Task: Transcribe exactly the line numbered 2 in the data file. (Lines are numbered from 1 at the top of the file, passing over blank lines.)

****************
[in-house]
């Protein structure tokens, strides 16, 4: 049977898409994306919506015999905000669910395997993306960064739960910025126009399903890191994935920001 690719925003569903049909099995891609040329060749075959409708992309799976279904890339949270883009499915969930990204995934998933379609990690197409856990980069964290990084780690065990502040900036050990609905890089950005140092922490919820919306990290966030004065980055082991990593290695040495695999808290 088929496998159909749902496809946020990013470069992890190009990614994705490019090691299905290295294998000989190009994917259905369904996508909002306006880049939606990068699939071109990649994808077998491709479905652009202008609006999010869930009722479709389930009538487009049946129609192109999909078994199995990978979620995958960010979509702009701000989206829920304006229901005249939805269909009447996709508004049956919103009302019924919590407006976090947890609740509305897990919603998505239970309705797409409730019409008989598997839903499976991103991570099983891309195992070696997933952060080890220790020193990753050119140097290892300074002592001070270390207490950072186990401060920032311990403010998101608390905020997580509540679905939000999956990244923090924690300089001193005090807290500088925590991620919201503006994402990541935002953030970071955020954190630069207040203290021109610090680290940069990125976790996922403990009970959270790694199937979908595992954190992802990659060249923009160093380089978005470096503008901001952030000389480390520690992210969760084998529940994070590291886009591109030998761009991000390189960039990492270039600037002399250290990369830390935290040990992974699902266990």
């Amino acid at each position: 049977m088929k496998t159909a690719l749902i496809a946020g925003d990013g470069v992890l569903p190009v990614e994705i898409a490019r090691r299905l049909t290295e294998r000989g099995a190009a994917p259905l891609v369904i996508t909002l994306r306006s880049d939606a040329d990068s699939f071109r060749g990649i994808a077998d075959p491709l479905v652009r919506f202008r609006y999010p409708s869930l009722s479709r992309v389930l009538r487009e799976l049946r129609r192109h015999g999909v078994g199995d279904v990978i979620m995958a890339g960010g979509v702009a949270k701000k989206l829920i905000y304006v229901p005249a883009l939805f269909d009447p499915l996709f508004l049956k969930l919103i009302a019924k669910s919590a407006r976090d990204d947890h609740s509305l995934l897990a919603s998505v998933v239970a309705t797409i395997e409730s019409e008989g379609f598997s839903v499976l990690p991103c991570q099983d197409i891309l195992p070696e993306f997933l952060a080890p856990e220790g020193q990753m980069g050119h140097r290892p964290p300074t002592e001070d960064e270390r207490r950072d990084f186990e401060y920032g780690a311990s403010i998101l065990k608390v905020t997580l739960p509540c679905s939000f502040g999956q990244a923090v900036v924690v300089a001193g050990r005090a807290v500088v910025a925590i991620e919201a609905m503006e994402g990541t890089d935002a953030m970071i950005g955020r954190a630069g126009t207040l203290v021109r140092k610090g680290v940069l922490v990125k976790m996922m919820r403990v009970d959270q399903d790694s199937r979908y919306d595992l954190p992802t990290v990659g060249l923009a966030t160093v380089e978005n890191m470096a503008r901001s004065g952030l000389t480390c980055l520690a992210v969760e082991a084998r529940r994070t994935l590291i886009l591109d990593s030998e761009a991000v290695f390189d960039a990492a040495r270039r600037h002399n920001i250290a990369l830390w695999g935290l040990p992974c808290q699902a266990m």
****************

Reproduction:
């Protein structure tokens, strides 16, 4: 049977898409994306919506015999905000669910395997993306960064739960910025126009399903890191994935920001 690719925003569903049909099995891609040329060749075959409708992309799976279904890339949270883009499915969930990204995934998933379609990690197409856990980069964290990084780690065990502040900036050990609905890089950005140092922490919820919306990290966030004065980055082991990593290695040495695999808290 088929496998159909749902496809946020990013470069992890190009990614994705490019090691299905290295294998000989190009994917259905369904996508909002306006880049939606990068699939071109990649994808077998491709479905652009202008609006999010869930009722479709389930009538487009049946129609192109999909078994199995990978979620995958960010979509702009701000989206829920304006229901005249939805269909009447996709508004049956919103009302019924919590407006976090947890609740509305897990919603998505239970309705797409409730019409008989598997839903499976991103991570099983891309195992070696997933952060080890220790020193990753050119140097290892300074002592001070270390207490950072186990401060920032311990403010998101608390905020997580509540679905939000999956990244923090924690300089001193005090807290500088925590991620919201503006994402990541935002953030970071955020954190630069207040203290021109610090680290940069990125976790996922403990009970959270790694199937979908595992954190992802990659060249923009160093380089978005470096503008901001952030000389480390520690992210969760084998529940994070590291886009591109030998761009991000390189960039990492270039600037002399250290990369830390935290040990992974699902266990």